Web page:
BAKERSFIELD, CA - Kern County will soon be feeling the impacts of the Affordable Care Act. Administrators say a provision mandating insurance be offered for temporary employees could cost the county millions and force pay cuts to hundreds.
At Probation's Juvenile Hall, dozens of temporary employees they call "extra help" man their posts, monitoring inmates.
"We rely on extra help for all of our four facilities," said David Kuge, Chief Probation Officer for the Kern County Probation Department.
Many work 120 hours per pay period, nine months a year without health benefits. But come January, the county will either have to provide insurance or cut these employees' hours.
"Basically, they will have their salaries cut in half," said Kuge.
The change comes as part of the Affordable Care Act that says any employee who works more than 59 hours per pay period must be offered health benefits. This could affect 90 to 100 workers at Probation.
"We're going to have to let them know now that this is what's going to happen," said Kuge.
But, probation is just one of many departments affected by the change.
"It will affect multiple departments, a majority of departments," said Eric Nisbett, Deputy County Administrative Officer.
Kern County Mental Health, Kern County Human Services, the Kern County District Attorney's Office and the Sheriff's Department all have extra help workers.
"For us, usually extra help in the outlying areas is beneficial in the desert if we have a shortage of deputy sheriffs," said Sheriff Donny Youngblood.
700 to 800 county workers will be affected. If the county provides insurance to all these employees, they estimate it will cost $3 million to $8 million. Probation estimates it will cost their department $1.2 million alone.
"That's a lot of money," said Kuge. "That's a lot of taxpayer money."
It's money the county doesn't have, which the County Administrative Office says means employee hour cuts are more likely.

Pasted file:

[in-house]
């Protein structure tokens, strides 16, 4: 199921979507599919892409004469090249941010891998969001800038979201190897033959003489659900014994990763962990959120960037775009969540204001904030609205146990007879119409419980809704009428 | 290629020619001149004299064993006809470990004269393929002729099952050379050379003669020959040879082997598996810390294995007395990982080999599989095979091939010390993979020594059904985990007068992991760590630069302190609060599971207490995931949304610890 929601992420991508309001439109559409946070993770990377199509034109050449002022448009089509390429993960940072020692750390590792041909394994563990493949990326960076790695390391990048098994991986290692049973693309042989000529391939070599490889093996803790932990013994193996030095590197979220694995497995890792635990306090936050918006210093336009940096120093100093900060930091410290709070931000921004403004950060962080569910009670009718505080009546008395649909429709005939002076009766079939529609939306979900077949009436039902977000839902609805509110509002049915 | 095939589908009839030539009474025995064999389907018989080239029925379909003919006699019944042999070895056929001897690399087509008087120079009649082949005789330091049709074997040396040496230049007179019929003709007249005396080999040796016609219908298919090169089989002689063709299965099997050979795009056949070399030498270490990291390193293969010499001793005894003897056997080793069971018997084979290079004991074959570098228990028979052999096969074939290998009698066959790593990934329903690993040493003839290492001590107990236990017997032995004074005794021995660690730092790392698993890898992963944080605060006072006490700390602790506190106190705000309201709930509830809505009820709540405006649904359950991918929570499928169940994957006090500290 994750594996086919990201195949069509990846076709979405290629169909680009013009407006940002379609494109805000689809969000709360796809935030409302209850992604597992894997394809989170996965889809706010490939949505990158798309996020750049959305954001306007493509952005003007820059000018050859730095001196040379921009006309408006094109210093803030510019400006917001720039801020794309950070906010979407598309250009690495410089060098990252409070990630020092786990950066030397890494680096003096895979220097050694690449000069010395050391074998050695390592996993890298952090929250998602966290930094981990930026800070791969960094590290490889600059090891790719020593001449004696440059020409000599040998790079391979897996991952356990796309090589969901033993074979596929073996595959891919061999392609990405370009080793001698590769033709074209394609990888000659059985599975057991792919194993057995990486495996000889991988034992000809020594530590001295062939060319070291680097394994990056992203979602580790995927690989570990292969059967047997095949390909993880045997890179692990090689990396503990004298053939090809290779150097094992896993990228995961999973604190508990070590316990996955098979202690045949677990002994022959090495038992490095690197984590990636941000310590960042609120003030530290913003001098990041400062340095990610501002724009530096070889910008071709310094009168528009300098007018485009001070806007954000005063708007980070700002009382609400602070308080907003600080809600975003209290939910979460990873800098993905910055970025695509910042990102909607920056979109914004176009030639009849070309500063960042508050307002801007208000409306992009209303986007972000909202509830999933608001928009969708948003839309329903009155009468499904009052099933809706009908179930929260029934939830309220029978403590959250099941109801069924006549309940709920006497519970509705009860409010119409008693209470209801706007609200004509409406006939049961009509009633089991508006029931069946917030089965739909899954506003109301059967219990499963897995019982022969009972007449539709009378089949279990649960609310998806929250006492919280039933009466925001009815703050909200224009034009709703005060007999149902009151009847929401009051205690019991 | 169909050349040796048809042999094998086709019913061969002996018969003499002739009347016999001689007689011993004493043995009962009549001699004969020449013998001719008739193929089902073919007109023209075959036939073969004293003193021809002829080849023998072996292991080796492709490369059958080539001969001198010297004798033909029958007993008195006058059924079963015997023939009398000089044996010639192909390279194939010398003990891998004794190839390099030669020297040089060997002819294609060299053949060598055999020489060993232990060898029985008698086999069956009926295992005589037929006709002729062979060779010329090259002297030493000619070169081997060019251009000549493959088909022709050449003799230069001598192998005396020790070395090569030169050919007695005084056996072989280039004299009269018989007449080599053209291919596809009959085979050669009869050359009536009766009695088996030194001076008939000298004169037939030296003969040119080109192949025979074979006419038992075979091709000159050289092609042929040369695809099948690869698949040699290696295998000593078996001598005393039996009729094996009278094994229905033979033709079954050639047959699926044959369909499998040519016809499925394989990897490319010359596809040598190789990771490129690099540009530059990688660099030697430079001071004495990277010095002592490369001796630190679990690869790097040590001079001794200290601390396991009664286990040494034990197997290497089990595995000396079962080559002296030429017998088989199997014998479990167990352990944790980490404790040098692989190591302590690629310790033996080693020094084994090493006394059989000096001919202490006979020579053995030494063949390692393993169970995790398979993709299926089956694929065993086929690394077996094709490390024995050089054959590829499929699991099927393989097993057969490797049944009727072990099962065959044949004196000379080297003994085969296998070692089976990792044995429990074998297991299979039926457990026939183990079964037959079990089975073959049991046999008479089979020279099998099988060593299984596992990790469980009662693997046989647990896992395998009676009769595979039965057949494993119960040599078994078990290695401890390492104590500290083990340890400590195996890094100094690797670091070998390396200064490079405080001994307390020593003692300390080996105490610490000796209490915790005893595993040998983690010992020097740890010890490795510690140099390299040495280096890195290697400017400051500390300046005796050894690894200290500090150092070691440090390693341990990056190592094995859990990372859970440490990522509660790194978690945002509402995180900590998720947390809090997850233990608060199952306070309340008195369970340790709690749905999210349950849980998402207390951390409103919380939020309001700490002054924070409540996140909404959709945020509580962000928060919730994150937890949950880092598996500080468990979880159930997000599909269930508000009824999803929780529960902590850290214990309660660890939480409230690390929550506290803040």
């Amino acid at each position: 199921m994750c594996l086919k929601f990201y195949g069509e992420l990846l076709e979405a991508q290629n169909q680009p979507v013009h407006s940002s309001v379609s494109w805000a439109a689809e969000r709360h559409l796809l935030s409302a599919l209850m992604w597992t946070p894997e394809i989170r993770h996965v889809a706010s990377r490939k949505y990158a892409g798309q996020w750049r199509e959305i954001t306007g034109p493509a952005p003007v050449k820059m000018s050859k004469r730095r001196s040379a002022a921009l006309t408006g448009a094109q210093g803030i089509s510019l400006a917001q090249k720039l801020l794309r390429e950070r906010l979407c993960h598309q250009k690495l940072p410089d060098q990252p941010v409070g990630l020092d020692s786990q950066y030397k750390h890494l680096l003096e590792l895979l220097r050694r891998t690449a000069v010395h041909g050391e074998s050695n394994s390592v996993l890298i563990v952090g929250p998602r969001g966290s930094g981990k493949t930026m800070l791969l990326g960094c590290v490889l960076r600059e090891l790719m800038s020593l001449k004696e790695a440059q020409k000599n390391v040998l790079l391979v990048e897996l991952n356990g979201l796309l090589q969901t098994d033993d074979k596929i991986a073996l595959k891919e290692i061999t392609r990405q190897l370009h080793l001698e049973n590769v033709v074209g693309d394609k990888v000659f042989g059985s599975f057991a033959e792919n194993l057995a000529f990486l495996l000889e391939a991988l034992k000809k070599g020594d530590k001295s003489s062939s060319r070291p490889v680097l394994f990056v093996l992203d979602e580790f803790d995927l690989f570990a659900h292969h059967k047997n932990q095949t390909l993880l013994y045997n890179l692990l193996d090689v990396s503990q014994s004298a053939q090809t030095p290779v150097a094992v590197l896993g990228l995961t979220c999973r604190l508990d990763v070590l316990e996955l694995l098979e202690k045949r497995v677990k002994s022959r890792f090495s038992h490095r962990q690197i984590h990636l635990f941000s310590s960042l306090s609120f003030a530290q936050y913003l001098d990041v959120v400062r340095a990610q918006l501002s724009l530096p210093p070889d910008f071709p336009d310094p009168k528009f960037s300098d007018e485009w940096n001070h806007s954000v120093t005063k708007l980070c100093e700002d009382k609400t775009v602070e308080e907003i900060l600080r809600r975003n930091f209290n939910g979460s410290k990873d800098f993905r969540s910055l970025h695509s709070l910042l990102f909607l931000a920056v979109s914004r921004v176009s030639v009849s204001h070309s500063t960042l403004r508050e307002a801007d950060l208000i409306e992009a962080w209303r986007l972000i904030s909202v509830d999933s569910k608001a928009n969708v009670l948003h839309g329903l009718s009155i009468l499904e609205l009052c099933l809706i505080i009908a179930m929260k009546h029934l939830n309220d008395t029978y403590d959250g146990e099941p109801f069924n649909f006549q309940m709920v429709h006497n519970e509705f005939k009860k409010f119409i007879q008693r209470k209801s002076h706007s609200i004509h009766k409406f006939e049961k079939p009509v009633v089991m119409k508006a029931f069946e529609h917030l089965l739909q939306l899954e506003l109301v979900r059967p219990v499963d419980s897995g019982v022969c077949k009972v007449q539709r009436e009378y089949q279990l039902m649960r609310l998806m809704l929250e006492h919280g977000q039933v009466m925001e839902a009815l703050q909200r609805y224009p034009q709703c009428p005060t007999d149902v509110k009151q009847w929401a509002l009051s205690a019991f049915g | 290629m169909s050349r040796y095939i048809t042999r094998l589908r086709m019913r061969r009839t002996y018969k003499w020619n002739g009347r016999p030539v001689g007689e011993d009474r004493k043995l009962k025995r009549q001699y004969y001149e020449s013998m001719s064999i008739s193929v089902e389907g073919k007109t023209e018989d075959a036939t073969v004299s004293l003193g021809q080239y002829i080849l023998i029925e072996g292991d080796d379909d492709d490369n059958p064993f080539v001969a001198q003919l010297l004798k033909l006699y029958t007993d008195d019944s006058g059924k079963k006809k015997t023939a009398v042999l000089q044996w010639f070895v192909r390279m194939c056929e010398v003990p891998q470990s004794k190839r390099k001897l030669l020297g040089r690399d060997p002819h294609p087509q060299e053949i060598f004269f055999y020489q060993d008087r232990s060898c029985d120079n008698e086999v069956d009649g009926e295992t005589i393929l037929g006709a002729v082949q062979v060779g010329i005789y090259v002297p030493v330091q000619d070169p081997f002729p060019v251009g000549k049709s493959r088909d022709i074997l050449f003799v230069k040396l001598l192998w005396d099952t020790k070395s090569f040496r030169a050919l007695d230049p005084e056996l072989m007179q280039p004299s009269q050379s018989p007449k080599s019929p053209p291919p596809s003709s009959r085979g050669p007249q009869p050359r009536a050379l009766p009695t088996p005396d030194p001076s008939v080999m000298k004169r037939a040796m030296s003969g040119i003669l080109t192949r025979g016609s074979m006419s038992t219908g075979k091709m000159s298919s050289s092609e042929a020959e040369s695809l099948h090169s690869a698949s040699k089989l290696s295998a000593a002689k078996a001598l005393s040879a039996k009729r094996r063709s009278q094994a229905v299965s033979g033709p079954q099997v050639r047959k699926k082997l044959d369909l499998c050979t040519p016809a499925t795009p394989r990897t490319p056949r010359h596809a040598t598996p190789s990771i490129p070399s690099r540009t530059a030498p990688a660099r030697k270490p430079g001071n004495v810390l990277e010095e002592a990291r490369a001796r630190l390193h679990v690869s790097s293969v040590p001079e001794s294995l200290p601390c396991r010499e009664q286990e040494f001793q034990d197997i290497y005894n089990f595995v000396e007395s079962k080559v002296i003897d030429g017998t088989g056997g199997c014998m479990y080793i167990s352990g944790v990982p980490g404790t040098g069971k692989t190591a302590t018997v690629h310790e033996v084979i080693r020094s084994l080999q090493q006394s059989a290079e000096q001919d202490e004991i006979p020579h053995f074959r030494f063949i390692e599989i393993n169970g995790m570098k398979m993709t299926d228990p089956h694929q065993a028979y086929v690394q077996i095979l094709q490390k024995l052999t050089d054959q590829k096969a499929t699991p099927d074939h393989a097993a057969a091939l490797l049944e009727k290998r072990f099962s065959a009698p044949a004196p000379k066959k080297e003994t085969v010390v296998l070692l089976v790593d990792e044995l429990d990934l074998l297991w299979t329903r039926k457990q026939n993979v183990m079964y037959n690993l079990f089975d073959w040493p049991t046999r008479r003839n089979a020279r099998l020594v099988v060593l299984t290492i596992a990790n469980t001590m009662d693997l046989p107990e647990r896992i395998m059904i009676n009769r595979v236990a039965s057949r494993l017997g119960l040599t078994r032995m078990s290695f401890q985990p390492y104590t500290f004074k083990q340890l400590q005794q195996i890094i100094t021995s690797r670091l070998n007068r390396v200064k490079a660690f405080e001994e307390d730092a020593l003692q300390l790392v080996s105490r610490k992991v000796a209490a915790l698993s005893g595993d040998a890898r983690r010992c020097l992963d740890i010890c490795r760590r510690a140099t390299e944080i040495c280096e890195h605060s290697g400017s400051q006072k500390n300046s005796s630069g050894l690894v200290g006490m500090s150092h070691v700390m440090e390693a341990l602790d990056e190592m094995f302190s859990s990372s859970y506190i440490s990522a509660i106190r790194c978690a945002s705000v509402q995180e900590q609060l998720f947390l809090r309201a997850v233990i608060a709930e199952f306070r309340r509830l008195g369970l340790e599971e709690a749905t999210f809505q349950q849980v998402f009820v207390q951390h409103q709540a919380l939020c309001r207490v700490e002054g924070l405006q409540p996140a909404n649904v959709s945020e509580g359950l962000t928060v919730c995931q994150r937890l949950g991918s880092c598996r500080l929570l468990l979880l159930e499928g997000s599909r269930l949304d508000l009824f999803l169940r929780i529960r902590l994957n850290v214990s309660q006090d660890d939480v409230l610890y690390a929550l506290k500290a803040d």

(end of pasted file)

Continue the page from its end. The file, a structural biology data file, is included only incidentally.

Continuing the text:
"If you are going to pay them salary and benefits then we should just use full-time employees all the time," said Sheriff Youngblood.
The county wants departments to comply by July 1st, but the federal deadline is January 1st. If departments do not comply by then, there will be a fine that some departments are considering paying. That fine would be $2,000 per year per employee.
Some say complying could cost their departments millions, and paying the fine may be cheaper.
County Probation is considering paying this fine for its extra help employees. If Probation pays the fine it would cost about $200,000 versus the $1.2 million price tag that comes with insuring each one of their employees.
"I think it would be, for us, cheaper to pay the fine. We would save close to a million dollars just to pay the fine," said Kuge.
The same is true for all county departments. If the departments pay the fine it would cost the county $1.6 million, opposed to the $3 million to $8 million it would cost to provide health insurance.
The County Administrative Office said it is considering paying the fine, but it's unlikely.
Sheriff Youngblood said his department will comply with the law and avoid the fine.
"I don't know that violating the Health Care Act intentionally is really a good idea from an ethical standpoint," said Sheriff Youngblood.